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Samsung Heavy Industries Builds World’s Largest Wind Farm Installation Vessel

◇ World’s Largest Wind Farm Installation Vessel Enables the Transportation and Installation of
    12 units of 3.6MW-class wind farms
    - The high-performance vessel also provides scalability in terms of the installable depth,
      and allows the installation of ultra-large wind farms

◇ New Special Vessel Market Expected to Be Expanded as Offshore Wind Power Generation Emerges
    - Samsung Heavy Industries Favorably Positioned to Win Additional Orders thanks to the Successful Shipbuilding Experience



Pacific Orca, the world’s largest wind farm installation vessel, is ready for launch.


Samsung Heavy Industries announced on the 25th that it had successfully built Pacific Orca, the world’s largest wind farm installation vessel (WIV), and delivered it to SPO (Swire Pacific Offshore), a Singapore-based shipper.

The wind farm installation vessel is a new special vessel for which demand is expected to grow as the focus of the wind power generation market shifts from in-land wind farms to offshore wind farms.

The capacity of global offshore wind farms is expected to grow rapidly, and to reach 239GW by 2030, which is about 70 times the 3.5GW capacity (1,000 units of 3.5MW-class power generators) it has today. The shipbuilding industry has focused on developing the related technology based on predictions of a rapid increase in the demand for wind farm installation vessels.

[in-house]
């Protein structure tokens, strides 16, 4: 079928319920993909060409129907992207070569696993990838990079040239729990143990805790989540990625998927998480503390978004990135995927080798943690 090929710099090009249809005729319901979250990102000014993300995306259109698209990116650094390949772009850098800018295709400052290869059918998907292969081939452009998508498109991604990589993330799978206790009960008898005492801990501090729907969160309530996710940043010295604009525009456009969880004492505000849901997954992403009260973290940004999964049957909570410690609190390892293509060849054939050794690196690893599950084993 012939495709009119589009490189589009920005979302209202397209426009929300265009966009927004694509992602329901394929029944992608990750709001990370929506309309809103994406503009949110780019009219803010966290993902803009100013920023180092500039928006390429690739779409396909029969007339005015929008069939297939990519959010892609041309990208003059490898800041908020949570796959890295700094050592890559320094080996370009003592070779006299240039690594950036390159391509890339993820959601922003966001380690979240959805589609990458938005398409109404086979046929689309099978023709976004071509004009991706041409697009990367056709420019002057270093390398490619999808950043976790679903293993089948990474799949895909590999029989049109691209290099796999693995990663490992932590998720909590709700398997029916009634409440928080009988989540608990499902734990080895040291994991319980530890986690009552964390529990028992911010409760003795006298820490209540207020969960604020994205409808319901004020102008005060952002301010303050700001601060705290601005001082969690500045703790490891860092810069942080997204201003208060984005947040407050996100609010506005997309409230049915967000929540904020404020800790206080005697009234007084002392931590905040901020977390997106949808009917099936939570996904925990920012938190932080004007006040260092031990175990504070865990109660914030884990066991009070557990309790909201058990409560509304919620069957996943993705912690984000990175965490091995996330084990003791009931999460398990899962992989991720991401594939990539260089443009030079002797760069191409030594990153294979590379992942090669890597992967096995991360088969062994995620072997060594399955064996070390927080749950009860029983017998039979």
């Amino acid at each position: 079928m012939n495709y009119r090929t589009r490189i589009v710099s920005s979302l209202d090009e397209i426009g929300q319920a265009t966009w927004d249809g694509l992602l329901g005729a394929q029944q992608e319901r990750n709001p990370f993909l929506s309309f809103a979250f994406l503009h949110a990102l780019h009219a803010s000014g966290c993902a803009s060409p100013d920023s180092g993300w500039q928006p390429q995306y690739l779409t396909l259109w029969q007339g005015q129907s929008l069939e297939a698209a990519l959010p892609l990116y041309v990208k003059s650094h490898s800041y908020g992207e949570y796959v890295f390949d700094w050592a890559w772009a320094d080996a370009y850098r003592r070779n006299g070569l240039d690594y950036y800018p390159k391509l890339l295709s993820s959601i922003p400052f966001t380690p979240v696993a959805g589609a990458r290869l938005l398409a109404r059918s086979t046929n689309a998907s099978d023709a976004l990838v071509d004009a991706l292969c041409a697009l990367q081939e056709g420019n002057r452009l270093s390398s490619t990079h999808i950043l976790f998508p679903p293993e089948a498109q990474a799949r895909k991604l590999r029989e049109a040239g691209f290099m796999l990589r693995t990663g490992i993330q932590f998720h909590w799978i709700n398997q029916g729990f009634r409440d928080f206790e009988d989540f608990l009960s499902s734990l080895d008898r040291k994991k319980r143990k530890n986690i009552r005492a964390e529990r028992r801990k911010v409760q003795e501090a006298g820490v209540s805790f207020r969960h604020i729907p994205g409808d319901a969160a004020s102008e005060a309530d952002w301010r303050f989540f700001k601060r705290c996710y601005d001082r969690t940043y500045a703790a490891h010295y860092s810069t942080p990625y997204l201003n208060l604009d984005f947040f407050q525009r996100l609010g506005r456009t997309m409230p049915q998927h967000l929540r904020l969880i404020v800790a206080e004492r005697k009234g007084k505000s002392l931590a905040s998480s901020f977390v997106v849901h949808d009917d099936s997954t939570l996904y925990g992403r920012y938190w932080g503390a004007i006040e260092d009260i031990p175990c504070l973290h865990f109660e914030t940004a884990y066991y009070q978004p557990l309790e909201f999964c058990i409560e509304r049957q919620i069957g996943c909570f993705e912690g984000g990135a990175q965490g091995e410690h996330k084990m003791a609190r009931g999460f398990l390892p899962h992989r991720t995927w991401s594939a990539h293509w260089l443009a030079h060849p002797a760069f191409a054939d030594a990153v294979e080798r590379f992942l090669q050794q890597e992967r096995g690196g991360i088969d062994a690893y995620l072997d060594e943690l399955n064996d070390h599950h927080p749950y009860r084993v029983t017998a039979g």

Samsung Heavy Industries won an order to build Pacific Orca in July 2010. Pacific Orca is 161m long, 49m wide and 10.4m high, and as the world’s largest wind farm installation vessel, it is capable of transporting and installing 12 units of 3.6MW.

It also allows installation of wind farms to a depth of 60m, which is the deepest in the world, as well as the installation of ultra-large wind farms with a capacity of 10MW or higher, which are being developed in the industry to meet the demand for larger wind farms.

Existing wind farm installation vessels are fixed at the sea bottom with jack-up lags embedded in the vessels, and the installation work is performed after vessels are floated to minimize the impacts of tides and waves.

The vessel built by Samsung Heavy Industries is floated up to 17m above sea level, using six legs, and the 1,200t crane embedded on the vessel allows the installation of power generation towers, power generation rooms and wings.

In particular, the vessel allows the installation of wind farms under extreme conditions with the velocity of 20m per second and waves that are 2.5m high.

CEO Roh In-Sik of Samsung Heavy Industries said, “The fact that we have now successfully built this world’s largest wind farm installation vessel guarantees our competitiveness in future bids. We also expect that this achievement will create synergies between the shipbuilding business of Samsung Heavy Industries and the wind power business, which is one of the promising renewable energy businesses.”



This shot of Pacific Orca was captured while it was being built at Samsung Heavy Industries’ Geoje Shipyard. It is interesting to see the floated vessel using jack-up legs.

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